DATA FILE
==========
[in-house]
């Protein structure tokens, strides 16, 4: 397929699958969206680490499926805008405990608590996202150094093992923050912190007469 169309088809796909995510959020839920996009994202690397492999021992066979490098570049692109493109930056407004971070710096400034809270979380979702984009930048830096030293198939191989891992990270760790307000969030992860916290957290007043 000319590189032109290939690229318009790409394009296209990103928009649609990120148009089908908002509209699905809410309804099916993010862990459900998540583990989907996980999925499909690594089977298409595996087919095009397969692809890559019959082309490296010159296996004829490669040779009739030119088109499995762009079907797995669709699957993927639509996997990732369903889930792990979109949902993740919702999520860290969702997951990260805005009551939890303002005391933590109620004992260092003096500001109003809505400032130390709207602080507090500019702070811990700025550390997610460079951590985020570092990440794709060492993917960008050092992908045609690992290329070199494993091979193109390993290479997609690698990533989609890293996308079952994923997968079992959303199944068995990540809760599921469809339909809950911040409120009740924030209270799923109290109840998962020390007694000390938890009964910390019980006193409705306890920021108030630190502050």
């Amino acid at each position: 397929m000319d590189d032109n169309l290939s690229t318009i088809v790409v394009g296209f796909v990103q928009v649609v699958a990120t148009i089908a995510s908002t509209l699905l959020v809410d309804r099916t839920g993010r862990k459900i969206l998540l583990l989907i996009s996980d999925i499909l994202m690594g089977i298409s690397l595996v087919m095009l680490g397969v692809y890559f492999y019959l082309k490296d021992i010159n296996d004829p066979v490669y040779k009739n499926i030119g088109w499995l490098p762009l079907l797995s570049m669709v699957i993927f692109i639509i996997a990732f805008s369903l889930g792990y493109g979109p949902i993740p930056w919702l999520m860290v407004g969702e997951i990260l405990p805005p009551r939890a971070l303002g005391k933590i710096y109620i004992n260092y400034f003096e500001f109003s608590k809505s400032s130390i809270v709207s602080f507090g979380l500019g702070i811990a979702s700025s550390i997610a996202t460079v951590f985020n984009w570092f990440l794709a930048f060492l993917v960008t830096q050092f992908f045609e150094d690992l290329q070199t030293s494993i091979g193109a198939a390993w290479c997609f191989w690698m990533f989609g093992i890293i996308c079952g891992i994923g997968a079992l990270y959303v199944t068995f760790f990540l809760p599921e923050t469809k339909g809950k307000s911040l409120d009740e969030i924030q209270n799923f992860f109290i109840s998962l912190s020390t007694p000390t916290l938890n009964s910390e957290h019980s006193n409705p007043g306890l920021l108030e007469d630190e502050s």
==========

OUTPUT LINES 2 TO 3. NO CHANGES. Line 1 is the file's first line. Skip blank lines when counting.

């Protein structure tokens, strides 16, 4: 397929699958969206680490499926805008405990608590996202150094093992923050912190007469 169309088809796909995510959020839920996009994202690397492999021992066979490098570049692109493109930056407004971070710096400034809270979380979702984009930048830096030293198939191989891992990270760790307000969030992860916290957290007043 000319590189032109290939690229318009790409394009296209990103928009649609990120148009089908908002509209699905809410309804099916993010862990459900998540583990989907996980999925499909690594089977298409595996087919095009397969692809890559019959082309490296010159296996004829490669040779009739030119088109499995762009079907797995669709699957993927639509996997990732369903889930792990979109949902993740919702999520860290969702997951990260805005009551939890303002005391933590109620004992260092003096500001109003809505400032130390709207602080507090500019702070811990700025550390997610460079951590985020570092990440794709060492993917960008050092992908045609690992290329070199494993091979193109390993290479997609690698990533989609890293996308079952994923997968079992959303199944068995990540809760599921469809339909809950911040409120009740924030209270799923109290109840998962020390007694000390938890009964910390019980006193409705306890920021108030630190502050």
């Amino acid at each position: 397929m000319d590189d032109n169309l290939s690229t318009i088809v790409v394009g296209f796909v990103q928009v649609v699958a990120t148009i089908a995510s908002t509209l699905l959020v809410d309804r099916t839920g993010r862990k459900i969206l998540l583990l989907i996009s996980d999925i499909l994202m690594g089977i298409s690397l595996v087919m095009l680490g397969v692809y890559f492999y019959l082309k490296d021992i010159n296996d004829p066979v490669y040779k009739n499926i030119g088109w499995l490098p762009l079907l797995s570049m669709v699957i993927f692109i639509i996997a990732f805008s369903l889930g792990y493109g979109p949902i993740p930056w919702l999520m860290v407004g969702e997951i990260l405990p805005p009551r939890a971070l303002g005391k933590i710096y109620i004992n260092y400034f003096e500001f109003s608590k809505s400032s130390i809270v709207s602080f507090g979380l500019g702070i811990a979702s700025s550390i997610a996202t460079v951590f985020n984009w570092f990440l794709a930048f060492l993917v960008t830096q050092f992908f045609e150094d690992l290329q070199t030293s494993i091979g193109a198939a390993w290479c997609f191989w690698m990533f989609g093992i890293i996308c079952g891992i994923g997968a079992l990270y959303v199944t068995f760790f990540l809760p599921e923050t469809k339909g809950k307000s911040l409120d009740e969030i924030q209270n799923f992860f109290i109840s998962l912190s020390t007694p000390t916290l938890n009964s910390e957290h019980s006193n409705p007043g306890l920021l108030e007469d630190e502050s």